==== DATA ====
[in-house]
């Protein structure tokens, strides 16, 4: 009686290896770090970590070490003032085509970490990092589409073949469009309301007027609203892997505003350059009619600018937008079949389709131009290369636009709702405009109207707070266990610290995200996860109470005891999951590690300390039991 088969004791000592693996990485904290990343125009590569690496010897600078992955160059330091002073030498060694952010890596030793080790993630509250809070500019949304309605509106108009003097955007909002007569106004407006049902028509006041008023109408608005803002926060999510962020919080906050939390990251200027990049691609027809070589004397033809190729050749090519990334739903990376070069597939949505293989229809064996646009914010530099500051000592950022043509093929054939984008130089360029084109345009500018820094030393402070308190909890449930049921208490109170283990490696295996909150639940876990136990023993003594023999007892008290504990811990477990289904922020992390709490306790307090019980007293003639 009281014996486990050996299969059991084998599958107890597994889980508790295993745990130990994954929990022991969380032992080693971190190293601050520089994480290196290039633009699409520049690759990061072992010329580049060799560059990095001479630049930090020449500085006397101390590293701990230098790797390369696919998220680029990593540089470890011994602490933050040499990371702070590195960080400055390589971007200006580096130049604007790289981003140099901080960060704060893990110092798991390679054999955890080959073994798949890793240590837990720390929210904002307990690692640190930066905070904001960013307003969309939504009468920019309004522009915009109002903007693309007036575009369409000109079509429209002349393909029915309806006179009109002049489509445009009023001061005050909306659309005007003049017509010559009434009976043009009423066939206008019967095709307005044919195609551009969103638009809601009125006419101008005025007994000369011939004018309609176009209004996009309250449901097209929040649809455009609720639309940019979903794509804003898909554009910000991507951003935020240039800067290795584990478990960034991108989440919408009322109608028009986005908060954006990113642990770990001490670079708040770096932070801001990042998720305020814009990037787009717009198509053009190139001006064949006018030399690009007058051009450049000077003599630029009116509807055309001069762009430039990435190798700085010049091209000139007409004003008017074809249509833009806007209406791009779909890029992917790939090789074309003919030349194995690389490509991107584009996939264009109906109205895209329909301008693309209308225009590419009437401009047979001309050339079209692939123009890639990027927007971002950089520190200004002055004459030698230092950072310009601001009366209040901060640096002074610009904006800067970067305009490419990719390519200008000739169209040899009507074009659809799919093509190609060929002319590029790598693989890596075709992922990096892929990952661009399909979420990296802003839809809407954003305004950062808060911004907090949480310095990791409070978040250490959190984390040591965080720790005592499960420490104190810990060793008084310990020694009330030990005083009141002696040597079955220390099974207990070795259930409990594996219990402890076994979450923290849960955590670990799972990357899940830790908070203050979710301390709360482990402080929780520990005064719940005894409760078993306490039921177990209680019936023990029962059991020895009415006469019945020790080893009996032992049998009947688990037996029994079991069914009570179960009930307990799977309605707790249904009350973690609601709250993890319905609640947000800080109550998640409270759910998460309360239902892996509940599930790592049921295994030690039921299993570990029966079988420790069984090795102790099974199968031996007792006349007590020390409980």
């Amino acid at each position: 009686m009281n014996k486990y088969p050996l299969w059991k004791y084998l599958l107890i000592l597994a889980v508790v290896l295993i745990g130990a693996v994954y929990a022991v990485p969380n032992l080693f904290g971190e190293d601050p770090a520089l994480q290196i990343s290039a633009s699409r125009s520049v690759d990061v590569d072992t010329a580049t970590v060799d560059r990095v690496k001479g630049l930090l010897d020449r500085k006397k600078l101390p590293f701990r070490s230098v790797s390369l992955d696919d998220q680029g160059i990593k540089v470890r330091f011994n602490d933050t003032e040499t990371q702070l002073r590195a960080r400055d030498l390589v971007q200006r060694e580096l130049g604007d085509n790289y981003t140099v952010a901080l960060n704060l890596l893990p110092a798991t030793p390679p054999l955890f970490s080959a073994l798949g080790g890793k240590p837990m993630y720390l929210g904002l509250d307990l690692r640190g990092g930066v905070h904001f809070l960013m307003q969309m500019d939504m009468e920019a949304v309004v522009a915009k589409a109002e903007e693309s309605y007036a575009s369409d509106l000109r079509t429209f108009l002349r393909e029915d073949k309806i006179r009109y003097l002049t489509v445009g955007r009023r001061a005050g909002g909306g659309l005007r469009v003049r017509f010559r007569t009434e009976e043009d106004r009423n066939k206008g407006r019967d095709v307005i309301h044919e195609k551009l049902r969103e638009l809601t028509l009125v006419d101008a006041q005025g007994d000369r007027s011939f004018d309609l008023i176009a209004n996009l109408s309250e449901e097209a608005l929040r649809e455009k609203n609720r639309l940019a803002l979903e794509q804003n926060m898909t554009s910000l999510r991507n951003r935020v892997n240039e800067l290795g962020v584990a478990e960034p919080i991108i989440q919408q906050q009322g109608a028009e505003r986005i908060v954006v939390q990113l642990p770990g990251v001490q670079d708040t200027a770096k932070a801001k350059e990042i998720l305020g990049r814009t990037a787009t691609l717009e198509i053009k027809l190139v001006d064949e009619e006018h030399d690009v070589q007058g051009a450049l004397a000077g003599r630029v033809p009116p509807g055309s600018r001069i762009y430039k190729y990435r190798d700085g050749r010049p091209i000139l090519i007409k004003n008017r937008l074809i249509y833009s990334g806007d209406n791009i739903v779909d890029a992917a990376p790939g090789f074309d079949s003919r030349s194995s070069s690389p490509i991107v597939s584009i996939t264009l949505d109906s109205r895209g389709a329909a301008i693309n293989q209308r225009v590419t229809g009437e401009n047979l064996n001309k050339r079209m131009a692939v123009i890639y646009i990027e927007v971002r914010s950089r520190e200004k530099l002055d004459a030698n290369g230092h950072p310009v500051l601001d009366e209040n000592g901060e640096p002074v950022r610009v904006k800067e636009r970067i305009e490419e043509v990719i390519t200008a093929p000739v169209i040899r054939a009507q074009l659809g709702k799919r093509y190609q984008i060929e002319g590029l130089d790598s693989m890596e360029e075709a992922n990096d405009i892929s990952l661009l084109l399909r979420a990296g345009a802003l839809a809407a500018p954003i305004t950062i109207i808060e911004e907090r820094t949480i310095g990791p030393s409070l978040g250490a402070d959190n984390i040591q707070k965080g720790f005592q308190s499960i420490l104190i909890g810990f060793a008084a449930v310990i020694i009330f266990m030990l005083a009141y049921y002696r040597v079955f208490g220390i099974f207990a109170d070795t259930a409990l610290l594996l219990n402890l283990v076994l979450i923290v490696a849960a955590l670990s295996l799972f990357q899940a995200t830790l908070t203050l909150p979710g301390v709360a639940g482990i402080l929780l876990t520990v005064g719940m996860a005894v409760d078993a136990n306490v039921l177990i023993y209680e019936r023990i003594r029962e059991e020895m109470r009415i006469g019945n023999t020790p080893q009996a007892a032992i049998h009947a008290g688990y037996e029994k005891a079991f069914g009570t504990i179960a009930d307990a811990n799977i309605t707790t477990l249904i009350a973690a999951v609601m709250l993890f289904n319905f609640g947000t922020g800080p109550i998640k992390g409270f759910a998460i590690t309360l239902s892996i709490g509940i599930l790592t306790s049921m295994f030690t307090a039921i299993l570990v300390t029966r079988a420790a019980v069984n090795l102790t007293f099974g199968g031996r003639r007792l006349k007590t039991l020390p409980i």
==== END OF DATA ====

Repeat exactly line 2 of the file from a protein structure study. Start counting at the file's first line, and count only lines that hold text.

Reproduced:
């Protein structure tokens, strides 16, 4: 009686290896770090970590070490003032085509970490990092589409073949469009309301007027609203892997505003350059009619600018937008079949389709131009290369636009709702405009109207707070266990610290995200996860109470005891999951590690300390039991 088969004791000592693996990485904290990343125009590569690496010897600078992955160059330091002073030498060694952010890596030793080790993630509250809070500019949304309605509106108009003097955007909002007569106004407006049902028509006041008023109408608005803002926060999510962020919080906050939390990251200027990049691609027809070589004397033809190729050749090519990334739903990376070069597939949505293989229809064996646009914010530099500051000592950022043509093929054939984008130089360029084109345009500018820094030393402070308190909890449930049921208490109170283990490696295996909150639940876990136990023993003594023999007892008290504990811990477990289904922020992390709490306790307090019980007293003639 009281014996486990050996299969059991084998599958107890597994889980508790295993745990130990994954929990022991969380032992080693971190190293601050520089994480290196290039633009699409520049690759990061072992010329580049060799560059990095001479630049930090020449500085006397101390590293701990230098790797390369696919998220680029990593540089470890011994602490933050040499990371702070590195960080400055390589971007200006580096130049604007790289981003140099901080960060704060893990110092798991390679054999955890080959073994798949890793240590837990720390929210904002307990690692640190930066905070904001960013307003969309939504009468920019309004522009915009109002903007693309007036575009369409000109079509429209002349393909029915309806006179009109002049489509445009009023001061005050909306659309005007003049017509010559009434009976043009009423066939206008019967095709307005044919195609551009969103638009809601009125006419101008005025007994000369011939004018309609176009209004996009309250449901097209929040649809455009609720639309940019979903794509804003898909554009910000991507951003935020240039800067290795584990478990960034991108989440919408009322109608028009986005908060954006990113642990770990001490670079708040770096932070801001990042998720305020814009990037787009717009198509053009190139001006064949006018030399690009007058051009450049000077003599630029009116509807055309001069762009430039990435190798700085010049091209000139007409004003008017074809249509833009806007209406791009779909890029992917790939090789074309003919030349194995690389490509991107584009996939264009109906109205895209329909301008693309209308225009590419009437401009047979001309050339079209692939123009890639990027927007971002950089520190200004002055004459030698230092950072310009601001009366209040901060640096002074610009904006800067970067305009490419990719390519200008000739169209040899009507074009659809799919093509190609060929002319590029790598693989890596075709992922990096892929990952661009399909979420990296802003839809809407954003305004950062808060911004907090949480310095990791409070978040250490959190984390040591965080720790005592499960420490104190810990060793008084310990020694009330030990005083009141002696040597079955220390099974207990070795259930409990594996219990402890076994979450923290849960955590670990799972990357899940830790908070203050979710301390709360482990402080929780520990005064719940005894409760078993306490039921177990209680019936023990029962059991020895009415006469019945020790080893009996032992049998009947688990037996029994079991069914009570179960009930307990799977309605707790249904009350973690609601709250993890319905609640947000800080109550998640409270759910998460309360239902892996509940599930790592049921295994030690039921299993570990029966079988420790069984090795102790099974199968031996007792006349007590020390409980």